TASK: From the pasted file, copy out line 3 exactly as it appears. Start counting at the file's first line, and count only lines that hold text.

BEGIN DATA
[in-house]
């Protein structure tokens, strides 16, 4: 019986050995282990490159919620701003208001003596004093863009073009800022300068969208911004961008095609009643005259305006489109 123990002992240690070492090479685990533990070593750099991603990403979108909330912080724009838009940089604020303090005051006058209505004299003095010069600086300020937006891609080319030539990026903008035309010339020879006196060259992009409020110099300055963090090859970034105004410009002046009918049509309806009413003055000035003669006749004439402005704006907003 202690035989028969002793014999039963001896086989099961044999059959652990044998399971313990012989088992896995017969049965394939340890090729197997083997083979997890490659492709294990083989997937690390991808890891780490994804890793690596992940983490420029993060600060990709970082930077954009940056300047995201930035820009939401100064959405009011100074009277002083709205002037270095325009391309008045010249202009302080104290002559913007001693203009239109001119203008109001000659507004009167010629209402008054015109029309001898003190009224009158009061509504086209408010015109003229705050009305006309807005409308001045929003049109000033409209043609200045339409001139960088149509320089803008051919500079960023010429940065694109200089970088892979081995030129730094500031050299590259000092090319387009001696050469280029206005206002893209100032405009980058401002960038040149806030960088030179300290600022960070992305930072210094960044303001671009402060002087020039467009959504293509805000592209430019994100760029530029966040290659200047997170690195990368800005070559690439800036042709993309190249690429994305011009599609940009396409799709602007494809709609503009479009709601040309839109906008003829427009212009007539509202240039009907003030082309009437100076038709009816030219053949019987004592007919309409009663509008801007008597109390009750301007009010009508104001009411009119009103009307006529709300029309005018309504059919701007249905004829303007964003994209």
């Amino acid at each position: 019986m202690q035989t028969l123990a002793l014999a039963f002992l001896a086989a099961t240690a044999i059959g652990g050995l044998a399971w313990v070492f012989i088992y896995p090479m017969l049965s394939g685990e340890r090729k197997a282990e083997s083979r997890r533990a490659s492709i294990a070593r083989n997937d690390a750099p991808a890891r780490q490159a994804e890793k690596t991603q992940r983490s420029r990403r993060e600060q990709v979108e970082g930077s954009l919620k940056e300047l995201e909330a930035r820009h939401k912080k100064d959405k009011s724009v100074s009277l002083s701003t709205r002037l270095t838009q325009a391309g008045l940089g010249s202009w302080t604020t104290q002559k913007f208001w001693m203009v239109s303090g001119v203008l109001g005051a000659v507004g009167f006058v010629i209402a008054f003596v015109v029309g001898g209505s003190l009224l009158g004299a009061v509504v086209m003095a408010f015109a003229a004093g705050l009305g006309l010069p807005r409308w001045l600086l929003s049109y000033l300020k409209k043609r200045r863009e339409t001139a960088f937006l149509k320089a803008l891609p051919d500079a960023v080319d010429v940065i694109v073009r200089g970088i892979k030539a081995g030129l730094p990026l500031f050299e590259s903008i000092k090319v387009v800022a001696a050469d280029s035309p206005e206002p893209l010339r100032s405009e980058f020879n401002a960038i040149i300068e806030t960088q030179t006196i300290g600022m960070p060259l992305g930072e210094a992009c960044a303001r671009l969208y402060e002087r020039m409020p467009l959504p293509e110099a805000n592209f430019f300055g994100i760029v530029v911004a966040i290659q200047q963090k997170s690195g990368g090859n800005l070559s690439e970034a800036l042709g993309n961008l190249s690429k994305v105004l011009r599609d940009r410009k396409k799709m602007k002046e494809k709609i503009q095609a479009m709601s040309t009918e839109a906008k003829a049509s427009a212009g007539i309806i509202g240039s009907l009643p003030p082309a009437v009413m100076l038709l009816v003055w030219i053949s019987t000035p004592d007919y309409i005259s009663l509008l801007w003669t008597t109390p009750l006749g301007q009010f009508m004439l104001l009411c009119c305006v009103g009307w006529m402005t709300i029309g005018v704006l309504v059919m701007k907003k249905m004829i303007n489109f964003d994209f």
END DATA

């Amino acid at each position: 019986m202690q035989t028969l123990a002793l014999a039963f002992l001896a086989a099961t240690a044999i059959g652990g050995l044998a399971w313990v070492f012989i088992y896995p090479m017969l049965s394939g685990e340890r090729k197997a282990e083997s083979r997890r533990a490659s492709i294990a070593r083989n997937d690390a750099p991808a890891r780490q490159a994804e890793k690596t991603q992940r983490s420029r990403r993060e600060q990709v979108e970082g930077s954009l919620k940056e300047l995201e909330a930035r820009h939401k912080k100064d959405k009011s724009v100074s009277l002083s701003t709205r002037l270095t838009q325009a391309g008045l940089g010249s202009w302080t604020t104290q002559k913007f208001w001693m203009v239109s303090g001119v203008l109001g005051a000659v507004g009167f006058v010629i209402a008054f003596v015109v029309g001898g209505s003190l009224l009158g004299a009061v509504v086209m003095a408010f015109a003229a004093g705050l009305g006309l010069p807005r409308w001045l600086l929003s049109y000033l300020k409209k043609r200045r863009e339409t001139a960088f937006l149509k320089a803008l891609p051919d500079a960023v080319d010429v940065i694109v073009r200089g970088i892979k030539a081995g030129l730094p990026l500031f050299e590259s903008i000092k090319v387009v800022a001696a050469d280029s035309p206005e206002p893209l010339r100032s405009e980058f020879n401002a960038i040149i300068e806030t960088q030179t006196i300290g600022m960070p060259l992305g930072e210094a992009c960044a303001r671009l969208y402060e002087r020039m409020p467009l959504p293509e110099a805000n592209f430019f300055g994100i760029v530029v911004a966040i290659q200047q963090k997170s690195g990368g090859n800005l070559s690439e970034a800036l042709g993309n961008l190249s690429k994305v105004l011009r599609d940009r410009k396409k799709m602007k002046e494809k709609i503009q095609a479009m709601s040309t009918e839109a906008k003829a049509s427009a212009g007539i309806i509202g240039s009907l009643p003030p082309a009437v009413m100076l038709l009816v003055w030219i053949s019987t000035p004592d007919y309409i005259s009663l509008l801007w003669t008597t109390p009750l006749g301007q009010f009508m004439l104001l009411c009119c305006v009103g009307w006529m402005t709300i029309g005018v704006l309504v059919m701007k907003k249905m004829i303007n489109f964003d994209f």